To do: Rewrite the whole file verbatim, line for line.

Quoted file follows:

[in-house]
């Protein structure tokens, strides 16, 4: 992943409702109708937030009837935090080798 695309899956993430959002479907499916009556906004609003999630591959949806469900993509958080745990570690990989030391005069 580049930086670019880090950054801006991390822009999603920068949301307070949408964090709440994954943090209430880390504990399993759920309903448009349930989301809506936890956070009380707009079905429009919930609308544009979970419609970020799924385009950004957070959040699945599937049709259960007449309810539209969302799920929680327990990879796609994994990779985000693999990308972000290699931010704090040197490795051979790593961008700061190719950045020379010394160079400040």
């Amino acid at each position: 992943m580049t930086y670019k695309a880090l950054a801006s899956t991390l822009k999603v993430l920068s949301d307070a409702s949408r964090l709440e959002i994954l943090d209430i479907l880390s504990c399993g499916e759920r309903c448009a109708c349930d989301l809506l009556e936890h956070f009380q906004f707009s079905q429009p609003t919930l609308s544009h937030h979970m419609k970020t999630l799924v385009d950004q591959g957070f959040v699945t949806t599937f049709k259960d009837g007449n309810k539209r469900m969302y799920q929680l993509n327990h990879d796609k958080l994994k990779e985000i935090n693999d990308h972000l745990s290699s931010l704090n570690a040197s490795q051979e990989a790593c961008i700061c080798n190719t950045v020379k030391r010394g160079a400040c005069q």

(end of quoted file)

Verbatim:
[in-house]
């Protein structure tokens, strides 16, 4: 992943409702109708937030009837935090080798 695309899956993430959002479907499916009556906004609003999630591959949806469900993509958080745990570690990989030391005069 580049930086670019880090950054801006991390822009999603920068949301307070949408964090709440994954943090209430880390504990399993759920309903448009349930989301809506936890956070009380707009079905429009919930609308544009979970419609970020799924385009950004957070959040699945599937049709259960007449309810539209969302799920929680327990990879796609994994990779985000693999990308972000290699931010704090040197490795051979790593961008700061190719950045020379010394160079400040």
């Amino acid at each position: 992943m580049t930086y670019k695309a880090l950054a801006s899956t991390l822009k999603v993430l920068s949301d307070a409702s949408r964090l709440e959002i994954l943090d209430i479907l880390s504990c399993g499916e759920r309903c448009a109708c349930d989301l809506l009556e936890h956070f009380q906004f707009s079905q429009p609003t919930l609308s544009h937030h979970m419609k970020t999630l799924v385009d950004q591959g957070f959040v699945t949806t599937f049709k259960d009837g007449n309810k539209r469900m969302y799920q929680l993509n327990h990879d796609k958080l994994k990779e985000i935090n693999d990308h972000l745990s290699s931010l704090n570690a040197s490795q051979e990989a790593c961008i700061c080798n190719t950045v020379k030391r010394g160079a400040c005069q």